The Privacy Paradox in a control society
Nowadays a lot of people are in some form represented on the internet. These virtual forms can include profiles on social network sites like Facebook and Twitter, but also as writings on a personal websites and blogs. They have been labeled many names, including data double (Haggerty & Ericson, 2000), a databased self (Simon, 2005) and the one I like most: the dividual (Deleuze, 1992). As Deleuze tells us in his Postscript on the Societies of Control, we “have become dividuals, and masses, samples, data, markets or “banks” (p:5), meaning we are separated from our body and turned in a digital self, making a whole new way of control possible. But what exactly is the impact of this control on our privacy and is this feeling rightly?
According to Deleuze and Foucault, control puts us in the role of subject. In Foucault’s disciplinary society control exists in the form of discipline and bodily monitoring, where in Deleuze’s control society this control is mainly focused on the dividual and exists in the form of modularity and codes (password etc.) (Deleuze, 1999, p:5). This control is being done by continuous communication between computers, monitoring our every digital move and fed by data assemblage and shared surveillance (Simon, 2005).
That’s where the internet comes in. An article in Dutch newspaper ‘De pers’ brought forth the question of the possibility of a degooglization; a way to alter or make your digital self disappear from the internet and its powerful search engines. (De Pers, 2009) This question arose from the growing presence of our dividuals and the way we dealt with the information it was made of. Because we are not just being monitored by institutions only, but also by everyone with access to the internet, it becomes more and more important to control this information. “Nominal freedom of action is canceled by the ubiquitous look of the other” (Mark Poster, 1990, p:90-91).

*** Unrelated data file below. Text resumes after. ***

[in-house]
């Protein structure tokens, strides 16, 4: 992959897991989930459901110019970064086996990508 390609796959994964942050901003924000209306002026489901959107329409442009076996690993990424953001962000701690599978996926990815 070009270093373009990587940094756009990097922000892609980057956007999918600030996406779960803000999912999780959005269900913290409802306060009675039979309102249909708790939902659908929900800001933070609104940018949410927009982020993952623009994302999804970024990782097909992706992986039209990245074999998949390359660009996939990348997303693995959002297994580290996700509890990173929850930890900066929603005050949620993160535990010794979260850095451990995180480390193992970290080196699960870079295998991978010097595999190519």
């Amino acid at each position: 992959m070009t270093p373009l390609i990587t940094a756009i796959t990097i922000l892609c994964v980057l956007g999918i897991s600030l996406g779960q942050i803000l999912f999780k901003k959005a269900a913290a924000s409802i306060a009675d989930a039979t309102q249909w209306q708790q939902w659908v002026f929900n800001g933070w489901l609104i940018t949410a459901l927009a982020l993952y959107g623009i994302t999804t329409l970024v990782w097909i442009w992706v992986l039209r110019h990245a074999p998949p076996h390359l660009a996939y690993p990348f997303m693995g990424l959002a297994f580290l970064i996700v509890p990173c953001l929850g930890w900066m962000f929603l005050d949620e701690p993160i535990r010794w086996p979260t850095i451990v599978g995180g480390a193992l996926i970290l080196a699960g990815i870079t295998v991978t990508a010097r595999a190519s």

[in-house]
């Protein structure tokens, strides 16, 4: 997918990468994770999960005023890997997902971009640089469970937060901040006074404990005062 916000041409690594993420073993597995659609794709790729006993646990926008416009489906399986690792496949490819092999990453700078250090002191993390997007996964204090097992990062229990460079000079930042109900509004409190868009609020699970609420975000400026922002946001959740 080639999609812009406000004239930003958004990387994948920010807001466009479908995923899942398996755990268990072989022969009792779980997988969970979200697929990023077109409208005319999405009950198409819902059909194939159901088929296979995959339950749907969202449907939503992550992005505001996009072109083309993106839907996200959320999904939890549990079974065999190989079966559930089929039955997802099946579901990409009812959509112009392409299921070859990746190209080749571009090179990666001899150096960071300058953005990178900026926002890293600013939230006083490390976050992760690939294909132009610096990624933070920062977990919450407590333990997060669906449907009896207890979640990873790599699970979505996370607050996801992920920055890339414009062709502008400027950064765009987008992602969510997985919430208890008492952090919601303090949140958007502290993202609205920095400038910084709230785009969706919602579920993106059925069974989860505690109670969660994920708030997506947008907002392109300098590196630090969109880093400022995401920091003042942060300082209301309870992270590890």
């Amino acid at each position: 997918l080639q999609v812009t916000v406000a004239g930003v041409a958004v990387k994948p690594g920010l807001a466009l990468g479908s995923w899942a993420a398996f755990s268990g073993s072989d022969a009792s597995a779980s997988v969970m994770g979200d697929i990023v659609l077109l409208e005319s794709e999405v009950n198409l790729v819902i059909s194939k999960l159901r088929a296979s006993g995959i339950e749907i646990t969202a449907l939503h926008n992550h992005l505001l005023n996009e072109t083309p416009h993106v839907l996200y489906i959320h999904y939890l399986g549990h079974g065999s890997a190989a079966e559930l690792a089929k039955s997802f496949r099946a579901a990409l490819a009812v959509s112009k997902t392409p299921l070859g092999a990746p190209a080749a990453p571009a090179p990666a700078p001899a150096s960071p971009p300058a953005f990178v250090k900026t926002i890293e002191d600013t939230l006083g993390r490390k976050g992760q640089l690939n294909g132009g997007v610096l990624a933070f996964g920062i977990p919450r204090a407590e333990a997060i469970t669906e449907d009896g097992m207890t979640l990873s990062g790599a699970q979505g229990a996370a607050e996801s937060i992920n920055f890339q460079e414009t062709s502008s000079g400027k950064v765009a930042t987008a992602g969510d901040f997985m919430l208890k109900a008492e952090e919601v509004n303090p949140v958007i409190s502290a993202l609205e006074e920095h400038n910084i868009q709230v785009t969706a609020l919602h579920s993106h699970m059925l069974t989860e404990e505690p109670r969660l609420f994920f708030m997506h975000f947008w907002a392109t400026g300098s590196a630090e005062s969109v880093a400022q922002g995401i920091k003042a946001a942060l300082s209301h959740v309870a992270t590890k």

By putting yourself on the web, you make yourself instantly searchable by search sites like Google or Bing, which can have both advantages and disadvantages. For example, it is sometimes said that, if you are not on the internet, you don’t exist. Self-exposion on the web, e.g. photo’s on Flickr, resumes on Linked-in and profiles on Facebook, can result in an acceptance of other people and in a commodification of the self (Haggerty & Ericson, 2000).
On the other hand, too much personal information can result in a need of privacy: harmful information can end up at places you don’t want them to end up, for instance at your future boss, current enemies or commercial companies. This combined with the influence other people can have on its appearance and data, e.g. by tagging you in a picture or placing photo’s and movies in comments, can make a dividual somewhat anarchistic and dangerous.
All in all a paradox in privacy is at hand. Do we have to focus on privacy by not putting any information of ourselves on the internet, hereby avoiding a “dangerous” dividual but becoming “non-existent” to some, or should we focus less on privacy and become visible (but controllable) to the public, but make possible the disclosure of sensitive information?
According to Wendy Chun in Control and Freedom(Chung, 2006, p:30), we should place ourselves in a vulnerable position, because the internet can’t be in control of our freedom…
Or can it?
1. Kevin D. Haggerty and Richard V. Ericson (2000), ‘The surveillant assemblage’, British Journal of Sociology, 51(4), 605‐622.
2. Simon, Bart (2005),The Return of Panopticism: Supervision, Subjection and the New Surveillance, Surveillance & Society, 3(1), 1‐20.
3. Gilles Deleuze. “Postscript on the Societies of Control” (1992)
5. Poster, Mark (1990), The Mode of Information, Chicago: UCP, 69‐98
6. Wendy Chung. “Introduction” in Control and Freedom: Power and Paranoia in the Age of Fiber Optics (2006)